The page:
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I have about a dozen ML rifles starting in the 70’s, and have kept all but one which was given to my nephew about 20 years ago. My first rifle was a TC Hawken Percussion, the balance, flintlocks
They evolved in price/quality over a 50 year period. I have no regrets as each rifle was admired, and fit my needs at the time. Were I to start over, knowing what I know now, I’d start with my one of my most recent acquisitions.
 

Crow-Feather

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im on vacation this week so ive been shooting some of my rifles its only been 6 years since my re-introduction into traditional muzzleloading. looking over what i have bought, what i use, and what i wish i had. i really am most fond of Hawken style rifles and the trade style rifles, Kentucky/Tennessee style rifles of my 40 plus percussions i have 5 total that meet that criteria i own 1 flintlock rifle and should probably add a flintlock shotgun at some point i own 4 SXS 12 gauges A pedersoli double .72 a plains pistol. most of my percussions are rifles with barrels 26 inches and shorter my renegades, my Big boars White mountain carbines, my grey hawks and tree hawks. out of these ive shot maybe 13 of them ive hunted with 8 of the 13 ive shot. i had 6 more in which ive gifted to friends and family to get them started. i doubt i ever get rid of any of them but if i had to do it over i doubt id bought a .32 but rather a .36 i wouldnt have bought the pedersoli kodiak .72 i would have bought a TC hawken in .54 rather than buy other barrels for my tcs. just something fun to discuss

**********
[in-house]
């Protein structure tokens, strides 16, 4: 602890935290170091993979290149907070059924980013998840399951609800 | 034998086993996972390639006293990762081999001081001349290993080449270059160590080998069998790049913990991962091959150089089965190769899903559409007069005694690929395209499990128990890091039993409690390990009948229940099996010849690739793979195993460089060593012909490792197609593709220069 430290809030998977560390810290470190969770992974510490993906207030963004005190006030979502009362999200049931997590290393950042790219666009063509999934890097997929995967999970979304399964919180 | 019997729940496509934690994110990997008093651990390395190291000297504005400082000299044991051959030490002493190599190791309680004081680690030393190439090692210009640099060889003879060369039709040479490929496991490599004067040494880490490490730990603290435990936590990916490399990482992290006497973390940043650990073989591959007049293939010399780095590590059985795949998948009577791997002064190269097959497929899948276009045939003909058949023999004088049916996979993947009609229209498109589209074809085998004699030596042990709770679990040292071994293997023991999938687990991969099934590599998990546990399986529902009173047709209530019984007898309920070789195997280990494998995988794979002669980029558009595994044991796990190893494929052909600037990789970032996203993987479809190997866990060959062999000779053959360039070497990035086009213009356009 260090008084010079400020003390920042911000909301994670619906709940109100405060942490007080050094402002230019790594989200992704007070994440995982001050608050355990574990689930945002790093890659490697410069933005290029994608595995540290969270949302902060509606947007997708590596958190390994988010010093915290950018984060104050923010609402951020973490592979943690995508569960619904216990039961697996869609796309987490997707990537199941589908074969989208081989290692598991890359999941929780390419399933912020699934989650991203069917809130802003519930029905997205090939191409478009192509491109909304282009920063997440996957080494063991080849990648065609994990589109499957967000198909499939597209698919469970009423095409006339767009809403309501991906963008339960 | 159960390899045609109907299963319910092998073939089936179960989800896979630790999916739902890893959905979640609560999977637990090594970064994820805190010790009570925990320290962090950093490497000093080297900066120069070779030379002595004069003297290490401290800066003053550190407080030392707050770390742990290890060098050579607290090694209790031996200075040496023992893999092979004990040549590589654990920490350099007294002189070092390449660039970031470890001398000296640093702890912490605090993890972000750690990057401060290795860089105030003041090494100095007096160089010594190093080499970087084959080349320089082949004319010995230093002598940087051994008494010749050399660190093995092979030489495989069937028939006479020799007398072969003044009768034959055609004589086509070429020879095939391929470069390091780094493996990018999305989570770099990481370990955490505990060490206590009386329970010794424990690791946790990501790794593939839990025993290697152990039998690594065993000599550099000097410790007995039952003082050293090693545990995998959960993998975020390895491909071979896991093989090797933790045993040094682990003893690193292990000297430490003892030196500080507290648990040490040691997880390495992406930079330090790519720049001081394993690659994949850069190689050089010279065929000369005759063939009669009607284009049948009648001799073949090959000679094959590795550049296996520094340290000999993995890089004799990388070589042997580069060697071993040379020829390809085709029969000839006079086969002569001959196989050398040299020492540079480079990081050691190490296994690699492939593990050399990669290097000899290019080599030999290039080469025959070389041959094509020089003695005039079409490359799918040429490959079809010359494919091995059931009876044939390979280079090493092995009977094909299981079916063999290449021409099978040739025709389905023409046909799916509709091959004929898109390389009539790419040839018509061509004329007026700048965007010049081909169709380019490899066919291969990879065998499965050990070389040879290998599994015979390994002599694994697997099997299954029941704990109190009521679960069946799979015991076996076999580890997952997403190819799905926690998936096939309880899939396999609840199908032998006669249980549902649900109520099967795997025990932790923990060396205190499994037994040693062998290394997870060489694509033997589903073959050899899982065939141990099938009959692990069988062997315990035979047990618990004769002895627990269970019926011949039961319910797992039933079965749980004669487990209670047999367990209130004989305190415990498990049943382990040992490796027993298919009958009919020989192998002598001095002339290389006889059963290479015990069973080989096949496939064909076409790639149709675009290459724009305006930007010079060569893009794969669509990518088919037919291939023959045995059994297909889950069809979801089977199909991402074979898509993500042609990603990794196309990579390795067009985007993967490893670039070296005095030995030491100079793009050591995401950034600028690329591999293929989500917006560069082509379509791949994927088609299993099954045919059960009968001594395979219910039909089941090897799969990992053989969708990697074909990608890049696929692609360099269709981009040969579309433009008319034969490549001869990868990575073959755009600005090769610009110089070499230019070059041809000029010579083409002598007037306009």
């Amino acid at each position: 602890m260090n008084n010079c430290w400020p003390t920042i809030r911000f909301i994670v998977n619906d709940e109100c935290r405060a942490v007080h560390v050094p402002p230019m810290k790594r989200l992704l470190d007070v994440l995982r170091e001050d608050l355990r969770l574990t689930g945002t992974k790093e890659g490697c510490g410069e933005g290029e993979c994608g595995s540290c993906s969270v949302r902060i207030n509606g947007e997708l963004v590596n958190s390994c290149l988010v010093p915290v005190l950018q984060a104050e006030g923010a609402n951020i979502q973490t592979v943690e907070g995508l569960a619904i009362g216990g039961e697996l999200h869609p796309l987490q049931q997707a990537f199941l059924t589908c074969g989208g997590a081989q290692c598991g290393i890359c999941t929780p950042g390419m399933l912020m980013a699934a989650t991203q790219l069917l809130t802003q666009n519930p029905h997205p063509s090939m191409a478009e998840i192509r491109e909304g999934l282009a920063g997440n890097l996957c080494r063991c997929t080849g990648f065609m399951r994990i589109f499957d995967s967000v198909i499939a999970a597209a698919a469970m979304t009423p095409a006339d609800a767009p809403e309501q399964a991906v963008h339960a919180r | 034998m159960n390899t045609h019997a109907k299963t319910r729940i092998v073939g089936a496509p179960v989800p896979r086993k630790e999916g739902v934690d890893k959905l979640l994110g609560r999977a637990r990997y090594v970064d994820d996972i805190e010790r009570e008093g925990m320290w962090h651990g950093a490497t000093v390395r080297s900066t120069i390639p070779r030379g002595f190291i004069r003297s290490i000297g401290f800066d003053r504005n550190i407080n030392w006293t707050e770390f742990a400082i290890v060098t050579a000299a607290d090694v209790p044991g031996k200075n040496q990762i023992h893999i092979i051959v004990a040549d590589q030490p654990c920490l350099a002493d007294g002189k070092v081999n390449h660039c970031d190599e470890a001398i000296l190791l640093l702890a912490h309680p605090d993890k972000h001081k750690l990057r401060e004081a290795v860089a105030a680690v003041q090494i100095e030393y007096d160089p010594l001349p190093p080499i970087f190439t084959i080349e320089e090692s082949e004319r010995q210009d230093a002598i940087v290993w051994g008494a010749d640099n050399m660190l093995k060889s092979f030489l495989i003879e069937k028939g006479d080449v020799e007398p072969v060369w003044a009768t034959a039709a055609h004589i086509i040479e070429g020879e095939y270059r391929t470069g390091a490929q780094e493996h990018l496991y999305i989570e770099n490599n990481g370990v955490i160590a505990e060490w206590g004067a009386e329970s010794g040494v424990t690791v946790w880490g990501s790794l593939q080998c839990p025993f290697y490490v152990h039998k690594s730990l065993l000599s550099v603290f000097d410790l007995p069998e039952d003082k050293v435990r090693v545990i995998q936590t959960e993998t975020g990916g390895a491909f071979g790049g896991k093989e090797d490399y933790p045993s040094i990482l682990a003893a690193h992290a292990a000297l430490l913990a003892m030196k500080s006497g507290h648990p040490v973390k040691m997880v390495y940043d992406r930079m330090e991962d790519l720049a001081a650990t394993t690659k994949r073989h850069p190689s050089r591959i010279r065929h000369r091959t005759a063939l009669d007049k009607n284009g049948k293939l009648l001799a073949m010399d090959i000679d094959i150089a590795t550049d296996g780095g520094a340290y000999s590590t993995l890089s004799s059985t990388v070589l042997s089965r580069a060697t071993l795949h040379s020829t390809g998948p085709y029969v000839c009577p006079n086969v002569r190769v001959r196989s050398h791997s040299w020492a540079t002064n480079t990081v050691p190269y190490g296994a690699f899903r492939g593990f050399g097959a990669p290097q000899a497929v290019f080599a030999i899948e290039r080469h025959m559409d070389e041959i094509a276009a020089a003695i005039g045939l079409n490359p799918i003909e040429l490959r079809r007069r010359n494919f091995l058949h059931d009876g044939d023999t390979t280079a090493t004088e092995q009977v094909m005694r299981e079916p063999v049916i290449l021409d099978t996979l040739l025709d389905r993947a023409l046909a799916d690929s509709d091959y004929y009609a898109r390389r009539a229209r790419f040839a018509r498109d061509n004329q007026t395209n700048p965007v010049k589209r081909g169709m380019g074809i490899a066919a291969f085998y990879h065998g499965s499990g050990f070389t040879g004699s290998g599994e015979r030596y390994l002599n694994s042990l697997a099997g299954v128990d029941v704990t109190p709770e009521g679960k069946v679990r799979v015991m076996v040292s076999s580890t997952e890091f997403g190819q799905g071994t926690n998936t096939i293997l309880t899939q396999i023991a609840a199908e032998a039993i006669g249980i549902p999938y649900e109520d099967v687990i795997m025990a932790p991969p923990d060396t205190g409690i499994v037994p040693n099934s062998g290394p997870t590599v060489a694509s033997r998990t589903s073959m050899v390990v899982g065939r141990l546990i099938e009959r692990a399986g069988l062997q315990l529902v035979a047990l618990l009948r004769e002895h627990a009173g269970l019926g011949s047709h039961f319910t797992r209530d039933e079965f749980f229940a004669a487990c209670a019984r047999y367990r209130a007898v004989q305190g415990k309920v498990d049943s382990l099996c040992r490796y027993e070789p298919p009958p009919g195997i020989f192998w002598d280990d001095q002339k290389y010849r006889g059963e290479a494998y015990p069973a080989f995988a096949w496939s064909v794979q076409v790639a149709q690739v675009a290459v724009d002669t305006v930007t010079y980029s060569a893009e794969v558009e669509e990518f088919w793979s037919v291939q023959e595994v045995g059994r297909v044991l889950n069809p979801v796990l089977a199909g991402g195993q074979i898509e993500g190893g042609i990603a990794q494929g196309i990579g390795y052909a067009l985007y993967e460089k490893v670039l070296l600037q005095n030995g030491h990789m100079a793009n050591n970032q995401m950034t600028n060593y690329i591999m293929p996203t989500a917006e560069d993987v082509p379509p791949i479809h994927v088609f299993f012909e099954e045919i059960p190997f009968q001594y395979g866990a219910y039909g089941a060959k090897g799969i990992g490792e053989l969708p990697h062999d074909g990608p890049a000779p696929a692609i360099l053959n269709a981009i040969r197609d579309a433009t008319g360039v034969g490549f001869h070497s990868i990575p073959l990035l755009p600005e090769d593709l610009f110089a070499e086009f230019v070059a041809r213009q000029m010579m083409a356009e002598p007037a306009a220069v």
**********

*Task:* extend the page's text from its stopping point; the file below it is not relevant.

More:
Are you willing to adopt? I'll eat my carrots and I'm too old to be put through college.
 

Crow-Feather

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I Have a Pedersoli 10 gauge s x s that I will never sell or give away. It fits me and it shoots well. My first and only BP shotgun. I have given away several rifles and pistols that weren't being used to a family that can't afford to purchase their own, but take fantastic care of what they have. I would rather my weapons be treated well than make a few dollars off them. (it makes me happy to see them smile) My wife's Pedersoli 1984 36 side slapper will be with us always and my first kit, a Pecatonica Tennessee Poor Boy will also. (to afraid to let anyone else shoot it) I have a Lyman Deerstalker 54 that will stay with me. I would have preferred a flint but the one that I have shoots so well..... And although it has been a while since I shot it, my Gibbs .451 is a keeper. I doubt that I will ever again sell a rifle or pistol to anyone that I do not know.
 

andy52